Chick-fil-A and Citizens United


The essence of Fang’s argument is this: it’s not merely that Chick-fil-A has a President who expressed anti-gay views. If that’s all it was, says Fang, then he “would agree” that they have the right to do business without being punished by city officials. But, he argues, this business — a corporation — donates money to conservative political groups which Fang dislikes. He then reasons: since corporations are not persons, they have no Constitutional rights and can therefore be punished for their political activism without running afoul of the free speech guarantee in the First Amendment:

Chick-Fil-A CEO Dan Cathy’s family manages a charity called the WinShape Foundation, which dispenses millions of dollars to anti-gay organizations, including Focus on the Family. Where does that money come from? According to tax disclosures, the WinShape Foundation received $8,067,161 from Chick-Fil-A corporation and $11.5 million from CFA Properties, a corporate affiliate of Chick-Fil-A registered in Delaware in 2010.

If a corporation uses its general treasury funds to finance political advocacy, does that mean any politician that takes action against that corporation in response to that advocacy is violating the First Amendment? It’s a question that comes down to whether you believe corporations have rights akin to human beings.

Leave aside the fact that all 9 justices of the Supreme Court — from the most liberal to the most conservative — believe, and in Citizens United said, that corporations have free speech rights under the First Amendment, and that restrictions on how they spend their money for political advocacy can violate the First Amendment’s free speech clause.

As Justice John Paul Stevens, writing on behalf of the liberal dissenters in that case, wrote (emphasis added): “of course . . . speech does not fall entirely outside the protection of the First Amendment merely because it comes from a corporation,” and ”no one suggests the contrary“ (the debate in Citizens United was not whether corporations have First Amendment free speech rights — everyone on the Court agreed they do — the question was whether it was Constitutionally permissible to limit those free speech rights in order to achieve a compelling state interest). The notion that Citizens United turned on whether corporations are “persons,” and that the majority and dissent disagreed on this, is pure and total myth.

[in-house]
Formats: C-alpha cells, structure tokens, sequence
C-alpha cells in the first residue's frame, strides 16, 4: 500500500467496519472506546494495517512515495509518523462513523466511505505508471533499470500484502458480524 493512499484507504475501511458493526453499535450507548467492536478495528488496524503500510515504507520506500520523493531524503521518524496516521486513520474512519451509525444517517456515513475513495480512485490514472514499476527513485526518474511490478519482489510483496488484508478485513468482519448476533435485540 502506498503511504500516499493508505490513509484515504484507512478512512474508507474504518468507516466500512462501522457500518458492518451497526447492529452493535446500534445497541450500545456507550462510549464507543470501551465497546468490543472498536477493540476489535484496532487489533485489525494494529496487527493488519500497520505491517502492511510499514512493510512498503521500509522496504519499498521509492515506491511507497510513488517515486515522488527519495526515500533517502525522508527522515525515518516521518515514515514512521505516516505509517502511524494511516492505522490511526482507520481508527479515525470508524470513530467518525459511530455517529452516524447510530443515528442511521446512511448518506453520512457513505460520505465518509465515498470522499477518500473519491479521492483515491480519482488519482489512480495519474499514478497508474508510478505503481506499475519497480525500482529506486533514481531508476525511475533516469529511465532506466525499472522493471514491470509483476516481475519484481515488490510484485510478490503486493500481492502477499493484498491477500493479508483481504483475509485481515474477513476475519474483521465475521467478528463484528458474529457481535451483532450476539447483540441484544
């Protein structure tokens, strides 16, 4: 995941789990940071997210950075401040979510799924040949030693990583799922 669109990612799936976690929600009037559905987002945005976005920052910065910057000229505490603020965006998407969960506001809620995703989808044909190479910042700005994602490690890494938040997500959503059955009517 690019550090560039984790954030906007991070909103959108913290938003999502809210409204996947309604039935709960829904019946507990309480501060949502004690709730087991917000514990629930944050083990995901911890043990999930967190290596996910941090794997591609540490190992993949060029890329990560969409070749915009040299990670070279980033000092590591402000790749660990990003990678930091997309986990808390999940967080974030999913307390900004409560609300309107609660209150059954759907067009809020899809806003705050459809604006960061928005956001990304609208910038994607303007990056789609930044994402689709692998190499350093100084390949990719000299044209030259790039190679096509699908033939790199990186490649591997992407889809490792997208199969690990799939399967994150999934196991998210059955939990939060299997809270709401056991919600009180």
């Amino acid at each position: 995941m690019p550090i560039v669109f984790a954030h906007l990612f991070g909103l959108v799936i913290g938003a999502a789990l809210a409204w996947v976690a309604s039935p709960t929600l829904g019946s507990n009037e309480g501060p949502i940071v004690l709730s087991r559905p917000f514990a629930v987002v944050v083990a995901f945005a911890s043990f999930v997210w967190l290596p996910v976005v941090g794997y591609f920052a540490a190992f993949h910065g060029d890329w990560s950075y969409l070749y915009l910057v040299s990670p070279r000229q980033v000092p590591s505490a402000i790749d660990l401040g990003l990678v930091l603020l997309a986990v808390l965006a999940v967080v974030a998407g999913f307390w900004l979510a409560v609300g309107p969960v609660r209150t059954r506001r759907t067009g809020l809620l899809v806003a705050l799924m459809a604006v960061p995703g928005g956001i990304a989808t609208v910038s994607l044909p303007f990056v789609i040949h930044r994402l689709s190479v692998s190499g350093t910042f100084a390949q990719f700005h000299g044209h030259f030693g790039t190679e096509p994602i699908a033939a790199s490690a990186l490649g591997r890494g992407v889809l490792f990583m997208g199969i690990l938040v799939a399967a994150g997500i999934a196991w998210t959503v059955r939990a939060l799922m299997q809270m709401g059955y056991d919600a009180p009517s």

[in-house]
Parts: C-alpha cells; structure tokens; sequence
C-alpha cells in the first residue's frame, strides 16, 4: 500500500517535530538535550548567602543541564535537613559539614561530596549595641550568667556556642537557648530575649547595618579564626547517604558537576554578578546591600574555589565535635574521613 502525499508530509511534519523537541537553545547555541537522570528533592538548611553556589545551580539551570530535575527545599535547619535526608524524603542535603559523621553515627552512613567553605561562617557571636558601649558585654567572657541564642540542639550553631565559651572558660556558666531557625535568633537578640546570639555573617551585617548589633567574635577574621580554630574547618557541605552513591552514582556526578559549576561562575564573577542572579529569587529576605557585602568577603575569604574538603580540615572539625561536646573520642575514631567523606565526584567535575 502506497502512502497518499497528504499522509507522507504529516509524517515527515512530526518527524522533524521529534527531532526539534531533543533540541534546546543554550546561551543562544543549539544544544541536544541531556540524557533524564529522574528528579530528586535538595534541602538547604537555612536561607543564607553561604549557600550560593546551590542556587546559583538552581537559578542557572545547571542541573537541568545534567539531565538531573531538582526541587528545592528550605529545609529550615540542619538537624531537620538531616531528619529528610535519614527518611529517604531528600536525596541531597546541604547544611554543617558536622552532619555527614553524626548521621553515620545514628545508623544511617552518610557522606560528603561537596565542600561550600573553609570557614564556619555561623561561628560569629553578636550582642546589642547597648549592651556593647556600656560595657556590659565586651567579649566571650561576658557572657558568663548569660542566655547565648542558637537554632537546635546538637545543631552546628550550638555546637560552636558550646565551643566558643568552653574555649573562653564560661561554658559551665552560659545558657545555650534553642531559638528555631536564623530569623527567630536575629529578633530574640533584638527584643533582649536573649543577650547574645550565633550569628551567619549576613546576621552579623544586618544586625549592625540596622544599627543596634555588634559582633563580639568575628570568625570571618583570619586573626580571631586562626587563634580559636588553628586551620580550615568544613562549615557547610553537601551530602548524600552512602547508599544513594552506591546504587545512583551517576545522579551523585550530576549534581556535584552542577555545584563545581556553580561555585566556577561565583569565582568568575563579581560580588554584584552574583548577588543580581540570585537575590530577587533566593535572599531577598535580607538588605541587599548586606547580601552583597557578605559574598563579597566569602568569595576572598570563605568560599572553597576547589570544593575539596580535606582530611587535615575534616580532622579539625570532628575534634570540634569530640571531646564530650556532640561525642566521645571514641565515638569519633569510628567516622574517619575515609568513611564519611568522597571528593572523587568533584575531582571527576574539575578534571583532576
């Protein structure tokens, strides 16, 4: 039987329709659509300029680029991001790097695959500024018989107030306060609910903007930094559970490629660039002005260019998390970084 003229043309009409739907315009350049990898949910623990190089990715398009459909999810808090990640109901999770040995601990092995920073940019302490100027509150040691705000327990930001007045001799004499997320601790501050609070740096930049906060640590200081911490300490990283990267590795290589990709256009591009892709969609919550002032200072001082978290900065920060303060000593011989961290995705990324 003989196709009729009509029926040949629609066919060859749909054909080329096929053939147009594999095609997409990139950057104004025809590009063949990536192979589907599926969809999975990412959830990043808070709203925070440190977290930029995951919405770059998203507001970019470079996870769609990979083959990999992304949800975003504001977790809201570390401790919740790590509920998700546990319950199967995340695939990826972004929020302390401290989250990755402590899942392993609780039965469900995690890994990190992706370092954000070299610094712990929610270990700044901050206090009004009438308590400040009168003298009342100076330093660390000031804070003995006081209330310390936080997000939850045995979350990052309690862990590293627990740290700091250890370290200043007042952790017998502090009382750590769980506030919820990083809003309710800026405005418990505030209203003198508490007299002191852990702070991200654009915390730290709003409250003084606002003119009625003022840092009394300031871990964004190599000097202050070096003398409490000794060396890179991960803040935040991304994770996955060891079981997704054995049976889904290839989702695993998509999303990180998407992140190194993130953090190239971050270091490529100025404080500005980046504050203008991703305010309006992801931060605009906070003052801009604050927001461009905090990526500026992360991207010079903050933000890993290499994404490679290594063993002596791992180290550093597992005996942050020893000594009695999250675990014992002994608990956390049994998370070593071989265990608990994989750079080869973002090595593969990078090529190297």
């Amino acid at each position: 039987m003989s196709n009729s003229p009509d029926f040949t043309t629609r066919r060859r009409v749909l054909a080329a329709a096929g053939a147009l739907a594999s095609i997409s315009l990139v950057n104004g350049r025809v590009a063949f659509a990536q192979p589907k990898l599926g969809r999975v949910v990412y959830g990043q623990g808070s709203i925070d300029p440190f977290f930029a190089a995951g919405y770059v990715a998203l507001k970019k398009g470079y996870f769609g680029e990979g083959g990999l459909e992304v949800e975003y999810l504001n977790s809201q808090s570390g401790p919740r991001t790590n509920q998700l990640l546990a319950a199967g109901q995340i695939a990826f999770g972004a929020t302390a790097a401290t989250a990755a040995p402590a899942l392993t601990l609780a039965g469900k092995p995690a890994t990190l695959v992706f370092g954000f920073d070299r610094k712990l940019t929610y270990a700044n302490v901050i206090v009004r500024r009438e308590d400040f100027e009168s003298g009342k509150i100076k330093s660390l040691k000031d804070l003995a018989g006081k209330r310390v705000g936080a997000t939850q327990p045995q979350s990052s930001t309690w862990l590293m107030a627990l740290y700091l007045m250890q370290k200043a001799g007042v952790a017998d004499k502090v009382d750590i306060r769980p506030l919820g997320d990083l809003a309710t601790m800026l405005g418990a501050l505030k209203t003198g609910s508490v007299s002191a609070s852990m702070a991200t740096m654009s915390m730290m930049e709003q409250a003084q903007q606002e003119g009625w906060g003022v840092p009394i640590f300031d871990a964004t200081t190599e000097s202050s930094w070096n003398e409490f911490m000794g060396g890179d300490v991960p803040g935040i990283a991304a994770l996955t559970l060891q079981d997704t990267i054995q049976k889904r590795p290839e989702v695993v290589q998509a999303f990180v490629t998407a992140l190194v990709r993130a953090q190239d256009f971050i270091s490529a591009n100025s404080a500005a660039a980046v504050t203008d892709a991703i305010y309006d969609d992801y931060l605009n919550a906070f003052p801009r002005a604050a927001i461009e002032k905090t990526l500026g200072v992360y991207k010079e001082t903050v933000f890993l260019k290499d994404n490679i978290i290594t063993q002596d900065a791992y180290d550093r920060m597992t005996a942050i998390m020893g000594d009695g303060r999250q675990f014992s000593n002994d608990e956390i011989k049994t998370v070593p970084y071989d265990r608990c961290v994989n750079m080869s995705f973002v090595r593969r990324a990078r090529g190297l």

There is probably no court decision that has been more misrepresented and misunderstood than Citizens United. Let me see if I can explain it in simple terms.

1. People have constitutional rights.

2. Corporations are associations of people (just like unions, advocacy groups, clubs and political parties).

3. Associations of people maintain the constitutional rights of the individual members.

What throws people off is the phrase “corporations are people.” Obviously a corporation is not a human being. It is a business entity. But as a business entity it can, under the law, do many of the things that people can do, like enter into contracts, sue and be sued, and own property.

BTW – All the major newspapers and news networks are corporations. They still enjoy freedom of the press, don’t they?

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20 Responses to Chick-fil-A and Citizens United

  1. myiq2xu says:

    A corporation cannot be convicted of a crime, but it can be fined and its officers and employees can be sent to jail.

  2. angienc says:

    But as a business entity it can, under the law, do many of the things that people can do, like enter into contracts, sue and be sued, and own property.

    Exactly. Plus, corporations are regulated & taxed by the government. To argue corporations should not be allowed to make political donations out of corporate funds is akin to arguing for taxation without representation.

    And btw, the “legal fiction”* that corporations are “persons” under the law has been around since before this country was founded — all the way back to the English universities (the first corporations).

    *I’m loathe to use the words “legal fiction” because I’m sure that the same people who fail to understand that if a corporation isn’t considered a person under the law it would be unable to enter into contracts, be sued, etc. will see the word “fiction” and completely (or deliberately) misunderstand it.

  3. HELENK says:

    since he has a problem with the owner of Chick-fil and his donations, does he have a problem with liberal foundations giving grants to newspaper corporations to keep them afloat??

  4. threewickets says:

    These thumbs make for cluttered reading.

  5. Oswald says:

    Apparently there is some kind of “kiss-in” being staged at Chick-fil-A restaurants tomorrow. If there are any single ladies in the Central California area that would like to participate, let me know.

  6. Oswald says:

  7. Oswald says:

    Ten richest senators:

    Senator Average Net Worth

    John Kerry (D-Mass) $231,722,794
    Mark Warner (D-Va) $192,730,605
    Herb Kohl (D-Wis) $173,538,010
    Jay Rockefeller (D-WVa) $99,057,011
    Frank R. Lautenberg (D-NJ) $85,572,116
    Richard Blumenthal (D-Conn) $73,151,590
    Dianne Feinstein (D-Calif) $69,046,622
    Bob Corker (R-Tenn) $59,550,022
    James E. Risch (R-Idaho) $54,088,026
    Mitch McConnell (R-Ky) $27,213,024

  8. Mary says:

    I don’t remember Barak Obama or Rahm Emmanuel objecting to huge corporate donations when the recipients were the Obama campaign.

    Pu-lease. Eyes are brown. We know why. Cut the crap. Give it a rest. We’re not as stupid as you think we are, Obama boys.

  9. yttik says:

    I’m going to vehemently disagree with this post, but first myiq is going to have to write a thesis and cite several sources so I have some material to work with.

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